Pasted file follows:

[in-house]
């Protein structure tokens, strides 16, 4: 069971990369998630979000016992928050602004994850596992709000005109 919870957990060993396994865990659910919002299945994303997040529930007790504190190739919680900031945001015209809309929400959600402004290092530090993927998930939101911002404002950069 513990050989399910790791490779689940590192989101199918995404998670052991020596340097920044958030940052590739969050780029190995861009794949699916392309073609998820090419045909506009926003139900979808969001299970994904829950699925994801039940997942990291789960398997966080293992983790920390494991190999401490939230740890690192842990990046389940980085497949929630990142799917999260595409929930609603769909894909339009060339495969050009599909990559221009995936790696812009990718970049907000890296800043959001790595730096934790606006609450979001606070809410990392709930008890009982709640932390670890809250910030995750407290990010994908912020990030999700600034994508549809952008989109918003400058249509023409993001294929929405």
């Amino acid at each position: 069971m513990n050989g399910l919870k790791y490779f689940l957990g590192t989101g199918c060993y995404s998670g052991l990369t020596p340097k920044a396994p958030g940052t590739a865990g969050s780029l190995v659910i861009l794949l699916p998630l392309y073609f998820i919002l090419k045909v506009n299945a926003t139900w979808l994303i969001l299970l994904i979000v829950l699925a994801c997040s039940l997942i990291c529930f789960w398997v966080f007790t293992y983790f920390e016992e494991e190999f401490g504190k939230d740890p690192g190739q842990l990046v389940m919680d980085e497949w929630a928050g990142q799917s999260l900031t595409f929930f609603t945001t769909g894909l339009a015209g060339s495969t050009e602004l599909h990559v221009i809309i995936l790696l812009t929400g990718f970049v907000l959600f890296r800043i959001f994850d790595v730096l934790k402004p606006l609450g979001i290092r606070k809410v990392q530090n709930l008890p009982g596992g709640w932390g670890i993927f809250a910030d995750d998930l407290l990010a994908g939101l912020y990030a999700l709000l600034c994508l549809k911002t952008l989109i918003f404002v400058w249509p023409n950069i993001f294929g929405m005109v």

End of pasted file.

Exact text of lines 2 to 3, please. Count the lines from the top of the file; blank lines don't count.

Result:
């Protein structure tokens, strides 16, 4: 069971990369998630979000016992928050602004994850596992709000005109 919870957990060993396994865990659910919002299945994303997040529930007790504190190739919680900031945001015209809309929400959600402004290092530090993927998930939101911002404002950069 513990050989399910790791490779689940590192989101199918995404998670052991020596340097920044958030940052590739969050780029190995861009794949699916392309073609998820090419045909506009926003139900979808969001299970994904829950699925994801039940997942990291789960398997966080293992983790920390494991190999401490939230740890690192842990990046389940980085497949929630990142799917999260595409929930609603769909894909339009060339495969050009599909990559221009995936790696812009990718970049907000890296800043959001790595730096934790606006609450979001606070809410990392709930008890009982709640932390670890809250910030995750407290990010994908912020990030999700600034994508549809952008989109918003400058249509023409993001294929929405």
């Amino acid at each position: 069971m513990n050989g399910l919870k790791y490779f689940l957990g590192t989101g199918c060993y995404s998670g052991l990369t020596p340097k920044a396994p958030g940052t590739a865990g969050s780029l190995v659910i861009l794949l699916p998630l392309y073609f998820i919002l090419k045909v506009n299945a926003t139900w979808l994303i969001l299970l994904i979000v829950l699925a994801c997040s039940l997942i990291c529930f789960w398997v966080f007790t293992y983790f920390e016992e494991e190999f401490g504190k939230d740890p690192g190739q842990l990046v389940m919680d980085e497949w929630a928050g990142q799917s999260l900031t595409f929930f609603t945001t769909g894909l339009a015209g060339s495969t050009e602004l599909h990559v221009i809309i995936l790696l812009t929400g990718f970049v907000l959600f890296r800043i959001f994850d790595v730096l934790k402004p606006l609450g979001i290092r606070k809410v990392q530090n709930l008890p009982g596992g709640w932390g670890i993927f809250a910030d995750d998930l407290l990010a994908g939101l912020y990030a999700l709000l600034c994508l549809k911002t952008l989109i918003f404002v400058w249509p023409n950069i993001f294929g929405m005109v």